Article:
Ron Kim and Scott Johnson held nothing back Thursday night, attacking each other on the indoor recreation center, the condition of the police station and other hot topics.
The mayoral candidates sparred in the second act of a forum at Saratoga Springs High School sponsored by the League of Women Voters. Ken Ivins and Peter Martin, candidates for commissioner of finance, debated in a tamer session earlier in the evening.
About 125 people attended, several asking the candidates questions as part of the event.
Johnson, the Republican incumbent, told voters he had made good on his 2007 campaign promise to keep taxes low and spoke about the $1.6 million 2010 capital budget, which is the lowest in recent years.
He defended his beginning work on the $6 million indoor recreation center on Vanderbilt Avenue, repeating that the previous City Council had already borrowed the money and selling back those bonds would have meant the city would waste $1.5 million.
Kim contended that the project should have been abandoned even though it would mean losing money.
“I think Mr. Johnson would be the only one [still] investing in Bernie Madoff based on this logic,” Kim quipped.
Kim, a Democrat who is currently commissioner of public safety, said as mayor he would revisit the downtown transportation plan done a few years ago and the city comprehensive plan that was shelved two years ago. He attacked Johnson for calling “illegal executive sessions” during City Council meetings and spending too much on outside attorneys.
Johnson struck back by saying Kim failed to do “easy fixes” on the city police station that could have avoided a complaint brought by female officers that will require the city to pay out $80,000.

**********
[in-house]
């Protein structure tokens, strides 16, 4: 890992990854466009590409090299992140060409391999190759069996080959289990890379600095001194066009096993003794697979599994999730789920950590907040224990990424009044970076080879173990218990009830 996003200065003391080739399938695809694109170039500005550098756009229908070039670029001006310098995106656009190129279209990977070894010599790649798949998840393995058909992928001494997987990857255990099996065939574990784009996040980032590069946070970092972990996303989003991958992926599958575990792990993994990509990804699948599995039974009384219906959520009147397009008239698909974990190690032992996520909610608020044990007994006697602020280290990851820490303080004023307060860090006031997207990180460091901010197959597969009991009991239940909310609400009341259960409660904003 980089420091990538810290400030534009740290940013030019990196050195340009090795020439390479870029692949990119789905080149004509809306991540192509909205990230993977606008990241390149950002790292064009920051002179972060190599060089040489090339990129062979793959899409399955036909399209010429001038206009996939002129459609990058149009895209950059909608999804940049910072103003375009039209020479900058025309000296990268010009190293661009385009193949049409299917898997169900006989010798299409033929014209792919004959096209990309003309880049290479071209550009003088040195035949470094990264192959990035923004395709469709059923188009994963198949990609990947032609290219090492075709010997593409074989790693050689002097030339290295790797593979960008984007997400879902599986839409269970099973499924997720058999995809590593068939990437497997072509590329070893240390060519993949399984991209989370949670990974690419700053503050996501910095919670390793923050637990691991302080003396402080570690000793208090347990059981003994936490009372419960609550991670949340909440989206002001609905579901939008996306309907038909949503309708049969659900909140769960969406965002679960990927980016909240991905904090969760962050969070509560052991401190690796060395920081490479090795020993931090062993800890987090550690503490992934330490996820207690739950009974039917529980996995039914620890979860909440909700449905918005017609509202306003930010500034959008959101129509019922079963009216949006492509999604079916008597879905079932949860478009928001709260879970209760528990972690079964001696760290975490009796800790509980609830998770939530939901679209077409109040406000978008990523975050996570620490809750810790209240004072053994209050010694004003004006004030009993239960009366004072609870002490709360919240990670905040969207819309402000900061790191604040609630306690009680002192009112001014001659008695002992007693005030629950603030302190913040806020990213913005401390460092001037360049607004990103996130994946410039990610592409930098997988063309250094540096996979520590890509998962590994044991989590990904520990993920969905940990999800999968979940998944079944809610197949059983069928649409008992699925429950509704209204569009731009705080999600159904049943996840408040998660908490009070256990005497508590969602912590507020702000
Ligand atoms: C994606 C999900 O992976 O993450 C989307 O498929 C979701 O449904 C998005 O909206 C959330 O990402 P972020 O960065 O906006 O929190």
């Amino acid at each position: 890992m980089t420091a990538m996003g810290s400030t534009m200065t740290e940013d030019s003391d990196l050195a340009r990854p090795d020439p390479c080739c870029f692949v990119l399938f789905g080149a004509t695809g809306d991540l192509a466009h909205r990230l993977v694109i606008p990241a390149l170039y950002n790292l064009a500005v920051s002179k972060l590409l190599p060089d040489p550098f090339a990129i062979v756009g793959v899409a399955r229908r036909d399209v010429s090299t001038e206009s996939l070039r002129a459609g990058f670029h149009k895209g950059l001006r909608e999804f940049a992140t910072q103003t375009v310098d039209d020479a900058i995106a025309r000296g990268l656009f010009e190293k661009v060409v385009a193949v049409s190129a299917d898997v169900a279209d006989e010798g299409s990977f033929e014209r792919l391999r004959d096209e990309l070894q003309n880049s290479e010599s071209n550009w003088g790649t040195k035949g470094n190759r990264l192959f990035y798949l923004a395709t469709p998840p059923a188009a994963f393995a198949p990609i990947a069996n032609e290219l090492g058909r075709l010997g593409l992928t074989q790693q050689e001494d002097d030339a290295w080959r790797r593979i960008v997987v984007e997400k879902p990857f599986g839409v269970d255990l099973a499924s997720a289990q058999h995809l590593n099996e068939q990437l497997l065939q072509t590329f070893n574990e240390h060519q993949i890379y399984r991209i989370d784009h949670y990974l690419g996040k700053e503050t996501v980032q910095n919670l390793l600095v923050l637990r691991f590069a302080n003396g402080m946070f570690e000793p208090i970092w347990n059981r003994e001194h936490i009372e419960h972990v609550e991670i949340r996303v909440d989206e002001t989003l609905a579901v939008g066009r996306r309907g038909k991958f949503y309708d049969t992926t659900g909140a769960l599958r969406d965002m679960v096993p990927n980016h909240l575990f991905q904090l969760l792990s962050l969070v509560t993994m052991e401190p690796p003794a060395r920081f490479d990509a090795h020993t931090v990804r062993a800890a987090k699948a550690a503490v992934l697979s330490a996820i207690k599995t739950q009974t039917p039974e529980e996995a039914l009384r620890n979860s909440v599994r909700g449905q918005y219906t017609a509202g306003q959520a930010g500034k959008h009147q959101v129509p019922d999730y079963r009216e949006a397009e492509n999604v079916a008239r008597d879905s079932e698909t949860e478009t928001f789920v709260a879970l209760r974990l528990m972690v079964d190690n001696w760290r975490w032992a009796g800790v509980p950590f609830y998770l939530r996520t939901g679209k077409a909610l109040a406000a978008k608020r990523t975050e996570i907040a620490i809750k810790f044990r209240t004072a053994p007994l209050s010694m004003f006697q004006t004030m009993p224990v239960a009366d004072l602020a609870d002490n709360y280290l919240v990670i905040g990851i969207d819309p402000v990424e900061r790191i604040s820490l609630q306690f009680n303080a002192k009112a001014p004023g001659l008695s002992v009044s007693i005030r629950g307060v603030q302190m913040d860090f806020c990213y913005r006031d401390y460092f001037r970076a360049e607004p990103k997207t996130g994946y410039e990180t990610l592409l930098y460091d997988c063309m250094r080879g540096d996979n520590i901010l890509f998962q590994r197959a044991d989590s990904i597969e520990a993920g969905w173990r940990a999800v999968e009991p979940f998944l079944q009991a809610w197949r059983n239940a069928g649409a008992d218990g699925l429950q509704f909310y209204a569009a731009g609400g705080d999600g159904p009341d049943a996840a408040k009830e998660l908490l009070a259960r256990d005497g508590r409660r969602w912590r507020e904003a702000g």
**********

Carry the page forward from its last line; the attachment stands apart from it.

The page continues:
“I think it’s mismanagement. I think it’s neglect,” Johnson said. “That is simply turning a blind eye.”
“That takes a bit of, I think, audacity,” Kim responded.
Both men were prepared with the facts of each other’s perceived failings.
Johnson cited the date in 2007 when a fuming Kim left the council table abruptly after not getting his way in a vote on a new public safety buildinig.
Kim named the dates when Johnson voted for the under-construction indoor recreation center, which Kim cites as the chief failure of Johnson’s administration. Johnson listed the number of times — six — that Kim voted for the recreation center before changing his mind in the summer of 2008.
Johnson sidestepped a question about his deputy, Shauna Sutton, allegedly leaving an irate phone message on a resident’s voice mail but denied a charge by Kim that Sutton was stirring up rumors that former Mayor Valerie Keehn would be Kim’s deputy.
For his part, Kim said Keehn doesn’t want the job and he hasn’t decided on a deputy. Johnson said he would appoint Sutton again if re-elected.
Johnson demanded an answer to Kim’s campaign mailer promise to keep taxes low without cutting essential services, and Kim responded by repeating the proposal that he supports from local developer Sonny Bonacio to buy a plot of city-owned land on High Rock Avenue for $4.5 million.
Also on Thursday, Martin and Ivins faced off on the city budget, which one of them will oversee next year as finance commissioner.
Martin, a Democrat challenging Ivins for the post, said he would bring vision and long-term planning to the job.
“The current administration has gone a little astray,” Martin said. “We can, however, correct the course of this ship.”
A former lawyer for Ayco, Martin said he learned enough at the financial services firm to be an effective commissioner: “I know how to do this, and I am not daunted by this work.”
Ivins defended his proposed 2010 budget, which would cut 40 city jobs and levy a nearly 8 percent tax increase, as the best option for taxpayers.
“My employer is the city taxpayer, and every decision I make is with you in mind,” he said.